About me


Getting to the roots of the most famous tree on Cape Verde, “Pe di Polon”. It’s a socalled Kapok or Cotton tree, to be found in both West Africa as well as the Americas. Sort of symbolizing the Trans Atlantic connections of Cape Verde.

This blog was basically born out of my personal quest to explore my own African roots. I took the 23andme DNA test already in 2010. Initially I was merely told that I had an x amount of African ancestry, without further specification. Of course I already knew I had African DNA as I am of Cape Verdean descent with Cape Verde being a West African island group (see also “What Tribe Am I?” ). I was also told that my maternal lineage originated in Mozambique out of all places! An African country which is probably furthest removed from Cape Verde  geographically speaking, located right at the other end of the continent, thousands of miles away from Cape Verde. With little known documented ancestral connections between the two countries besides both having been part of the Portuguese colonial empire. Safe to say I was confused and clueless about this one single concrete hint provided about my African heritage!

While overall my 23andme test experience has been enriching in many ways and I gained more insights after subsequent updates of my results. It did leave me wanting to know more about exactly which regions and which ethnic groups would be connected with my African heritage, beyond Cape Verde obviously. That sort of got the ball rolling as I tried to find more information myself from reading up on both Cape Verdean and African Diasporic history as well as following online discussions on genetics and DNA testing. I’ll never claim to be a trained expert in either field but I will attempt to use my blog to share whatever knowledge I have gathered in the last 10 years after having taken my first DNA test. I still love reading about anything that’s related to personal DNA testing. There’s so many areas of interest that come together: history, genealogy, anthropology, population genetics and even the psychology of how people react to their results as it confronts them with how they self-identify I suppose. I can honestly say it never bores me.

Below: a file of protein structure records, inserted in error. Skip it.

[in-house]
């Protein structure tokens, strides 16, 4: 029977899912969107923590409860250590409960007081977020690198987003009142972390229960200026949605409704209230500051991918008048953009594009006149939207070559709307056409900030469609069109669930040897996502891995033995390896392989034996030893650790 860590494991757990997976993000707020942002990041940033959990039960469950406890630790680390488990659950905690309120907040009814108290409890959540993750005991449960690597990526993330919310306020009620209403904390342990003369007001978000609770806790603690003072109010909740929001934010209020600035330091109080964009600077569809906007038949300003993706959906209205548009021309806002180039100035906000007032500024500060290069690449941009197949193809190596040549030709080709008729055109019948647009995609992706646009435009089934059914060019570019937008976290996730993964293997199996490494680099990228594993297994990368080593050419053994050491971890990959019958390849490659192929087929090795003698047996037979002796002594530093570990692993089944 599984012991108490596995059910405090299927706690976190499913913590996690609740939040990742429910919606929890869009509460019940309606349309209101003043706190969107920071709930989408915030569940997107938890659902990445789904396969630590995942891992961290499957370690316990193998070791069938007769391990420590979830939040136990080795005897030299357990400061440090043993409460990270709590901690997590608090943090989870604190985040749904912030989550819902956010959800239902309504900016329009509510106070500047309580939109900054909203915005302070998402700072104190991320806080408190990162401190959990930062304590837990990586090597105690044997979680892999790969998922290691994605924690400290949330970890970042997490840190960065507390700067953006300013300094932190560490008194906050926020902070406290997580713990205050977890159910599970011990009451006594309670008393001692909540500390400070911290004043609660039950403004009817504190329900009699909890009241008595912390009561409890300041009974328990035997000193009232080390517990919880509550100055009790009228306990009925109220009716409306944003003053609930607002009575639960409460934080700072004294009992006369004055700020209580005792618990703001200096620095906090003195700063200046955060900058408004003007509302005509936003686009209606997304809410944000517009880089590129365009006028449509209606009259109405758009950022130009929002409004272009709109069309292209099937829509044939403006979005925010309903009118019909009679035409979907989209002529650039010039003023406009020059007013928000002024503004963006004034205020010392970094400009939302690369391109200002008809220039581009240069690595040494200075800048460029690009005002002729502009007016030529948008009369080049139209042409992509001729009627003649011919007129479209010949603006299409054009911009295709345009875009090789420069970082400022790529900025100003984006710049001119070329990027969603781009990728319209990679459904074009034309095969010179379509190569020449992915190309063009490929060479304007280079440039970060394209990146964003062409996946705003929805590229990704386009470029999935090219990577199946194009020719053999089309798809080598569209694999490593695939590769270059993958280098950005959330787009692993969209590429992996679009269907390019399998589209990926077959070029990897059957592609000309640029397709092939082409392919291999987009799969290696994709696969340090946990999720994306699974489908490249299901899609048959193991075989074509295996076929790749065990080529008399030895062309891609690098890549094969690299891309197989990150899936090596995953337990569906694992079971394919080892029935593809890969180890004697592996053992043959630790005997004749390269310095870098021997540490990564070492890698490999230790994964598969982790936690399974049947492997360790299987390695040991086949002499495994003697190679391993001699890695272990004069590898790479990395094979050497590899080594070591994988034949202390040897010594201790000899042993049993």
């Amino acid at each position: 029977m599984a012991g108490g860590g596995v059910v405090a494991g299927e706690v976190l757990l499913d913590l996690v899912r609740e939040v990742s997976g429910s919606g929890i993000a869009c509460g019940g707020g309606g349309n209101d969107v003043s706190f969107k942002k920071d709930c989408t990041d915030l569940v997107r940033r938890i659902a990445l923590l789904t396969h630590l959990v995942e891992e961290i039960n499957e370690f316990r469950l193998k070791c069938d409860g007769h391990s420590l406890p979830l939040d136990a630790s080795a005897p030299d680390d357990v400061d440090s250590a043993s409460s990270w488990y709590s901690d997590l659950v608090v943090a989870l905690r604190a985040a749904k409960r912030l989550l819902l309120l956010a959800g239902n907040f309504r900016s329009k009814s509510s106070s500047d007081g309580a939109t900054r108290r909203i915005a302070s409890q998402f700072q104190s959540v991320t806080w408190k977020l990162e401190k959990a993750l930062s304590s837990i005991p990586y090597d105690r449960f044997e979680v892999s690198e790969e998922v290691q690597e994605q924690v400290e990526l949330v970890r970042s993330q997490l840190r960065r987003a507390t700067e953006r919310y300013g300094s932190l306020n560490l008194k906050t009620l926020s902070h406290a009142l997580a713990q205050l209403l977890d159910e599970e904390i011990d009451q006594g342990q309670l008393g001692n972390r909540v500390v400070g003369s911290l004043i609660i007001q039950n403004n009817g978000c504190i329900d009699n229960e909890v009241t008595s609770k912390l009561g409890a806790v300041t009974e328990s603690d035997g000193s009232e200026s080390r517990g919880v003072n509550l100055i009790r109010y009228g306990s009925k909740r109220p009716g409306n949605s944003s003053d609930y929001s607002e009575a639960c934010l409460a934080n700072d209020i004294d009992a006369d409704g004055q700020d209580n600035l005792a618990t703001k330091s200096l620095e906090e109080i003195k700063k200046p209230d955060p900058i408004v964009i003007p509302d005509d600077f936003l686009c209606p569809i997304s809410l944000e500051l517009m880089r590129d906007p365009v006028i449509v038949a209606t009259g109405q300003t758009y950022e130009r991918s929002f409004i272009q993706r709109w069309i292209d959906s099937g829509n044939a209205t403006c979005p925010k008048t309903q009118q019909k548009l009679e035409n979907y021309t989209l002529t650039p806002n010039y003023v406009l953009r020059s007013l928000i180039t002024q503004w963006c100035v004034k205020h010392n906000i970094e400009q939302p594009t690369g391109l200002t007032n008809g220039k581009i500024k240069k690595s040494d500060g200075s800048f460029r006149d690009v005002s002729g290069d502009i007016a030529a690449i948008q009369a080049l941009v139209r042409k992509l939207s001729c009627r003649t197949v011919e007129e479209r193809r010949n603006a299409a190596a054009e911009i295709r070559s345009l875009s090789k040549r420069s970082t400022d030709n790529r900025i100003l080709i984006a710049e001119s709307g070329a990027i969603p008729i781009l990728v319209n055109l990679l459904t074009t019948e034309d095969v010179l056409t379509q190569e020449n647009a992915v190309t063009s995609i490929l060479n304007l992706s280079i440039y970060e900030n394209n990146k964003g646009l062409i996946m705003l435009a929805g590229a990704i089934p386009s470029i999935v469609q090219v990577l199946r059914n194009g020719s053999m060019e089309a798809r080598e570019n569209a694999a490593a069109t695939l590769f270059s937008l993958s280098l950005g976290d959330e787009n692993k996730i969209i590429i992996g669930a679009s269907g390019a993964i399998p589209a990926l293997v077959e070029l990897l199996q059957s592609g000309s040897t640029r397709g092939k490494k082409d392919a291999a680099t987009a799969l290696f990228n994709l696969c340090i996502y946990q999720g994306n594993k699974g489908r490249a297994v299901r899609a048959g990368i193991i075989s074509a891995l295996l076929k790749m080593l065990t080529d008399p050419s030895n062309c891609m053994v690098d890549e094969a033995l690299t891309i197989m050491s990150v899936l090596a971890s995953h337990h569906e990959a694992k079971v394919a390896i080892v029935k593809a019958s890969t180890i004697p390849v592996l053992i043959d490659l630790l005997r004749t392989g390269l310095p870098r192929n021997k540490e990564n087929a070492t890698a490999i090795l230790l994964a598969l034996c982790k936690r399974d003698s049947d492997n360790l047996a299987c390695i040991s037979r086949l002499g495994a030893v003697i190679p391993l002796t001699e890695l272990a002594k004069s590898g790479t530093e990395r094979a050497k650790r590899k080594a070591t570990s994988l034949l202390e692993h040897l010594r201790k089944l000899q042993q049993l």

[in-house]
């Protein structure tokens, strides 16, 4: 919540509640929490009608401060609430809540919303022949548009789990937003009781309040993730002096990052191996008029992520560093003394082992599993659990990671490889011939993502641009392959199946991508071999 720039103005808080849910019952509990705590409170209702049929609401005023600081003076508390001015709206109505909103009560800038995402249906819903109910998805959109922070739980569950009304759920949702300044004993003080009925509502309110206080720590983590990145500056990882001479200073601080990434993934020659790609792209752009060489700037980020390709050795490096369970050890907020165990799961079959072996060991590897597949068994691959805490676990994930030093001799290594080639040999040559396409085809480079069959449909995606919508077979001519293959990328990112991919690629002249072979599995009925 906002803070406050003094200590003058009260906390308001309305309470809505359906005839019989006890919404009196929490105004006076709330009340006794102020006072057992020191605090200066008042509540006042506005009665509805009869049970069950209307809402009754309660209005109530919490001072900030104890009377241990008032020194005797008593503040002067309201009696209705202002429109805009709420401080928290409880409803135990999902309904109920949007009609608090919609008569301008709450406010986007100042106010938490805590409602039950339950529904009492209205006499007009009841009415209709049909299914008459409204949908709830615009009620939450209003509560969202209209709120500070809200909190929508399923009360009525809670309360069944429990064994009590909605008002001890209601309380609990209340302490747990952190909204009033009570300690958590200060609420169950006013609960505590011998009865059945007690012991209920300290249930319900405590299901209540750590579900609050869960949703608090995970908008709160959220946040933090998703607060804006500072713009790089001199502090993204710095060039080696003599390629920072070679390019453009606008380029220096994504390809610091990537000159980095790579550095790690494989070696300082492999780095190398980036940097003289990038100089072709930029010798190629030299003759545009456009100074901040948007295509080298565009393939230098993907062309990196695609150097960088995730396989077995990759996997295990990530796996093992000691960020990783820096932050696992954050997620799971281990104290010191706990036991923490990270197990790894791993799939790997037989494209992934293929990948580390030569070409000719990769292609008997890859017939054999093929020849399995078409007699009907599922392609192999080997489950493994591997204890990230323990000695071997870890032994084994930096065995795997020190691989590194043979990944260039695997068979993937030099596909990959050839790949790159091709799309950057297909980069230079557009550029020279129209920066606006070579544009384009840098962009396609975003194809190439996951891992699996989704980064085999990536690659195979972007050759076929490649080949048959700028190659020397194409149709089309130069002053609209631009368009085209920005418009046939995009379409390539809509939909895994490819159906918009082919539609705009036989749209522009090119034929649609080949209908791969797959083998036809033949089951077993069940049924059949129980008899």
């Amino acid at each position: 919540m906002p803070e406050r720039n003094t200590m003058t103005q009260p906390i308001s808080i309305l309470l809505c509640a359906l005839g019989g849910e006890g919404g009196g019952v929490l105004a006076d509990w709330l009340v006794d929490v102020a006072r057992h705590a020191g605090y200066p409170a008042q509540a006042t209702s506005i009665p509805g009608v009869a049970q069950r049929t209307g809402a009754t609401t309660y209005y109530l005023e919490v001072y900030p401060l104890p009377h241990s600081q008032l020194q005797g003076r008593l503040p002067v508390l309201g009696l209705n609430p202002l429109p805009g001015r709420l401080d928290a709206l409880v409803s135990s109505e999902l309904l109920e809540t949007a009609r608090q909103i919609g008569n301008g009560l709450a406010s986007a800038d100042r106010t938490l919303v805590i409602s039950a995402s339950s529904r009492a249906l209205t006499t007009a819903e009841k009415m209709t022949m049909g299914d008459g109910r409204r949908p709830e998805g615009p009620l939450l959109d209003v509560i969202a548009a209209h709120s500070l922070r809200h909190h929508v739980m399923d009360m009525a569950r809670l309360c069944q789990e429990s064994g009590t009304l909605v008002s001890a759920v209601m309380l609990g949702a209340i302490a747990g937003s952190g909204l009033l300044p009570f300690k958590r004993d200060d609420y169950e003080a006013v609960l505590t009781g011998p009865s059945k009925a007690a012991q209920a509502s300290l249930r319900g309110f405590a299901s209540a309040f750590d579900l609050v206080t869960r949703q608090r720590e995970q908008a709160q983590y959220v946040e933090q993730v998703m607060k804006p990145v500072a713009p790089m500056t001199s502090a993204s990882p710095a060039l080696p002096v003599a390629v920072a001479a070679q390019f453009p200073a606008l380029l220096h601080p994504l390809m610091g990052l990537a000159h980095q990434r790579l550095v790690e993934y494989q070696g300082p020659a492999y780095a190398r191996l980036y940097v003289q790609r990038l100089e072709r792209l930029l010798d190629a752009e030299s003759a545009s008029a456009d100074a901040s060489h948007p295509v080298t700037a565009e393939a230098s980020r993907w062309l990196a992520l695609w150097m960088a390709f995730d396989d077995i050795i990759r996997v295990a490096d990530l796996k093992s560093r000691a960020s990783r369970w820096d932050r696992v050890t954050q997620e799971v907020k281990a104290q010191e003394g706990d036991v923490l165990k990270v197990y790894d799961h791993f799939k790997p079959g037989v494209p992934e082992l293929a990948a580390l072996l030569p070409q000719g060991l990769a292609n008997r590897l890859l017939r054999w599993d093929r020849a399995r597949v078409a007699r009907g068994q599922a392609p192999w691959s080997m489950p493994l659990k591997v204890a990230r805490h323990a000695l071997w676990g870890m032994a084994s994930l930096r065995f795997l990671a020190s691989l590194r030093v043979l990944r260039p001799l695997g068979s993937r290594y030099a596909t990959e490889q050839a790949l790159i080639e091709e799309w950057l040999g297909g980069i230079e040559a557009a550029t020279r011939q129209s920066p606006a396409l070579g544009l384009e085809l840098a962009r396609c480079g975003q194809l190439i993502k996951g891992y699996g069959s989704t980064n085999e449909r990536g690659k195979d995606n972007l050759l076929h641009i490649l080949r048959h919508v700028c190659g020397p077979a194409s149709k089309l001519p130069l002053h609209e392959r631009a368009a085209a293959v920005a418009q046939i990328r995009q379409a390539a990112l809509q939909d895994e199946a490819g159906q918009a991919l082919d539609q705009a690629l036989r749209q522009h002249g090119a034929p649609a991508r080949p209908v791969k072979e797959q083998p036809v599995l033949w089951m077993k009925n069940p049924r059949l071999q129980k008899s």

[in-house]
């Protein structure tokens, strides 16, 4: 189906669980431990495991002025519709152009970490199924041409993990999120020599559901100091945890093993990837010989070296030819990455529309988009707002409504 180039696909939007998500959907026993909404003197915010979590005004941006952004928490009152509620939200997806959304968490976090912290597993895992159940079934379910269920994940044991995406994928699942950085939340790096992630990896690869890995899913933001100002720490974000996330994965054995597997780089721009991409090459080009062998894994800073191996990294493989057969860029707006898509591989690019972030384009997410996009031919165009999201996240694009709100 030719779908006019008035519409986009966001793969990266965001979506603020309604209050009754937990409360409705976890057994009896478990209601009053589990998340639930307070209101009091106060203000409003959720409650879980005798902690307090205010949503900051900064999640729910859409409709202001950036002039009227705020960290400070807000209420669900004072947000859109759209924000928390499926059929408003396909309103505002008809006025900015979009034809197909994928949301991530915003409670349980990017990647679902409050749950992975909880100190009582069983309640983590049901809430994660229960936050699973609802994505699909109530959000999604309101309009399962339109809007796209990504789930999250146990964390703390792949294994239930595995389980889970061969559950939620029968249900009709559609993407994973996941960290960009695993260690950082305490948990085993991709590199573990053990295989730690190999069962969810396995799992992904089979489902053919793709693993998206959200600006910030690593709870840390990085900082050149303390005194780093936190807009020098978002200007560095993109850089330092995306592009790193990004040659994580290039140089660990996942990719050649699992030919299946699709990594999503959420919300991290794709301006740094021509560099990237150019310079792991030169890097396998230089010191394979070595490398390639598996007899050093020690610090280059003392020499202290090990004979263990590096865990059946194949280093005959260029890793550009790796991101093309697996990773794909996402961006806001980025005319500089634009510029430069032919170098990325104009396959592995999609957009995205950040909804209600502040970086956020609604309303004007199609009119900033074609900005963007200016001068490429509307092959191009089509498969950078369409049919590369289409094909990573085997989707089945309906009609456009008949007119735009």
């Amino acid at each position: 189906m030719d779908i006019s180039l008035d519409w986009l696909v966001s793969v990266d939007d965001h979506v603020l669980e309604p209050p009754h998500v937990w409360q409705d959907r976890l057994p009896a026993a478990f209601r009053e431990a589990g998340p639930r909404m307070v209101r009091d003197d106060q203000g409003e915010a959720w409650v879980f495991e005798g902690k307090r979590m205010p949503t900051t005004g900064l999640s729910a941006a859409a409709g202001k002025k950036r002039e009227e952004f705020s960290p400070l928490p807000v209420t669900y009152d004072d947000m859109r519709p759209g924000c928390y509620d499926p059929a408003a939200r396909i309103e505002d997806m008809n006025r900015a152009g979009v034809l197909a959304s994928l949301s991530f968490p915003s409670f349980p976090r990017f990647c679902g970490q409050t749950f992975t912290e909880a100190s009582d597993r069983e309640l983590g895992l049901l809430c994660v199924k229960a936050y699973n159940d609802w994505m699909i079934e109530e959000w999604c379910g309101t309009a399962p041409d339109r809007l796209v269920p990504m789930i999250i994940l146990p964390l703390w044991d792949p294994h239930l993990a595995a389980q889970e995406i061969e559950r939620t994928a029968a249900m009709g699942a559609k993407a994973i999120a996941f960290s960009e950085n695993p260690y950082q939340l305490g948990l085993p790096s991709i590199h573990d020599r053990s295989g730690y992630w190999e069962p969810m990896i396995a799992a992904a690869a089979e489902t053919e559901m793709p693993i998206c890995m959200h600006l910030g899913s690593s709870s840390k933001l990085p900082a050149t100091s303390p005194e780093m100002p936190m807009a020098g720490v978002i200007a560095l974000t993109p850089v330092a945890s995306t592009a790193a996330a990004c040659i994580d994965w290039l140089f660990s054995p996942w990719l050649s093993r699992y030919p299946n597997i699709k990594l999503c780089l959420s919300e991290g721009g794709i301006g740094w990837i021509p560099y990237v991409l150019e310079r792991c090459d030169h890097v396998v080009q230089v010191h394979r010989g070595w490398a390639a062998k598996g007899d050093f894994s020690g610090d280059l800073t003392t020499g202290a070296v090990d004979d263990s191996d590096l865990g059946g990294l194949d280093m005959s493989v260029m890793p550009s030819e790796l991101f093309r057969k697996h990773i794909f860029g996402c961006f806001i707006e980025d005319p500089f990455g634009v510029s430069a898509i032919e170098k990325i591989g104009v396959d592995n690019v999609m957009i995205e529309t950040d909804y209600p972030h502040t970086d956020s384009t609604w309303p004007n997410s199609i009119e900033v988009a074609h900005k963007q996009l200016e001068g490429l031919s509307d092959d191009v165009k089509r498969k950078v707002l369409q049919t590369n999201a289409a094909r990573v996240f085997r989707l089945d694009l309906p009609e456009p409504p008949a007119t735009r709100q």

I’m convinced that new insights are often generated by just putting two and two together. In other words I think a multidisciplinary approach, combining history, ethnography, linguistics etc. with genetics, often works better than just limiting yourself to a onesided view. I’m also a firm believer of democratizing knowledge. Despite much academic progress being made in African & Afro-Diasporic studies many people taking DNA tests seem to be not aware. So that’s why aside from posting on whatever captures my imagination, I also intend for this blog to be some sort of repository of useful links, resources, charts, maps etc. (navigate the menubar). Anything to make it easier to understand the ethnic origins of Afro-Diasporans from all over the Americas and even located within Africa 😉 I would advise anyone to familiarize themselves at the very least with the vast diversity of Africa (see ethno-linguistic maps) and also whatever’s been documented historically about the African ethnic groups being present in your own country (e.g. see  ethnic/regional charts for the USA or the Anglo-Caribbean among others).


At the roots of probably the oldest and biggest tree of Cape Verde “Pe di Polon”. Standing tall for over 500 years on Santiago island.

Tracing the African roots of the Afro-Diaspora is also about reaffirming the lost identities of ancestors who were caught up in the most dehumanizing circumstances of slavery. I personally strongly believe that in order to truly honour your many dozens or even hundreds of African born forefathers and foremothers (see “Fictional Family Tree incl. African Born Ancestors“) taking a critical stance regarding the claims of DNA testing is a must. Naively taking your results at face value and just going for quick and easy answers could very well lead to gravely misidentifying the main lineages of your African ancestry, which would be tragic indeed inspite of all good intentions.

Don’t get me wrong: you can still get very valuable clues about your ancestry from DNA testing! But much depends on how much time and effort you’re willing to spend to do some own research, getting to know the basics of DNA testing, finding out about population genetics, learning about African history (again taking a critical stance and not just going by whatever seems either mainstream or fanciful but only what’s backed up by solid evidence). All these things will help improve your understanding and interpretation of your DNA test results which do provide helpful clues as long as you’ve done your homework.

Finding out about your ancestry can often be very daunting indeed. It takes a lot of perseverance, patience and luck. But I’ve found that when you finally get to learn something meaningful and verifiable it’s also very gratifying. Finding out you’re not alone in this quest is a true comfort and engaging in online discussions about this topic has always been very enriching for me and a great learning process. I invite all readers of this blog therefore to feel free to post any comments, questions, remarks or helpful criticism!